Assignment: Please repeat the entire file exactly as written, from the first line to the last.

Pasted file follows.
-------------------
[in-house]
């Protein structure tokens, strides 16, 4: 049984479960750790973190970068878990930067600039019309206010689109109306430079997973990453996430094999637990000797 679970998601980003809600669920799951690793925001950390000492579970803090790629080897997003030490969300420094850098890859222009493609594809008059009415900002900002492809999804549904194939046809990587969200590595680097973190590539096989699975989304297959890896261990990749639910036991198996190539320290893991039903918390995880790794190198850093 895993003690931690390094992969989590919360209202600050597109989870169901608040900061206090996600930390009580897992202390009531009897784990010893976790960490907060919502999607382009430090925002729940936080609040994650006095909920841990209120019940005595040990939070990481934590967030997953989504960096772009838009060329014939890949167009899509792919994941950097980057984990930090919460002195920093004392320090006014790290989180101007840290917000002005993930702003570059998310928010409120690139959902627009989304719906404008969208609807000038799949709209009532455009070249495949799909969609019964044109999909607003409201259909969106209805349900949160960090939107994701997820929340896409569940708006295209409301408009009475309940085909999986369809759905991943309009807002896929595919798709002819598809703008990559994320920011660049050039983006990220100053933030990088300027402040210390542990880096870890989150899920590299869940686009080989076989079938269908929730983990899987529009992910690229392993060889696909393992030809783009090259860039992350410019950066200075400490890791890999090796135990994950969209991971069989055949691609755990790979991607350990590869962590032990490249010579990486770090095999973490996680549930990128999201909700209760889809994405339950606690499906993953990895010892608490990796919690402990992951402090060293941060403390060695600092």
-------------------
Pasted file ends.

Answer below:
[in-house]
């Protein structure tokens, strides 16, 4: 049984479960750790973190970068878990930067600039019309206010689109109306430079997973990453996430094999637990000797 679970998601980003809600669920799951690793925001950390000492579970803090790629080897997003030490969300420094850098890859222009493609594809008059009415900002900002492809999804549904194939046809990587969200590595680097973190590539096989699975989304297959890896261990990749639910036991198996190539320290893991039903918390995880790794190198850093 895993003690931690390094992969989590919360209202600050597109989870169901608040900061206090996600930390009580897992202390009531009897784990010893976790960490907060919502999607382009430090925002729940936080609040994650006095909920841990209120019940005595040990939070990481934590967030997953989504960096772009838009060329014939890949167009899509792919994941950097980057984990930090919460002195920093004392320090006014790290989180101007840290917000002005993930702003570059998310928010409120690139959902627009989304719906404008969208609807000038799949709209009532455009070249495949799909969609019964044109999909607003409201259909969106209805349900949160960090939107994701997820929340896409569940708006295209409301408009009475309940085909999986369809759905991943309009807002896929595919798709002819598809703008990559994320920011660049050039983006990220100053933030990088300027402040210390542990880096870890989150899920590299869940686009080989076989079938269908929730983990899987529009992910690229392993060889696909393992030809783009090259860039992350410019950066200075400490890791890999090796135990994950969209991971069989055949691609755990790979991607350990590869962590032990490249010579990486770090095999973490996680549930990128999201909700209760889809994405339950606690499906993953990895010892608490990796919690402990992951402090060293941060403390060695600092």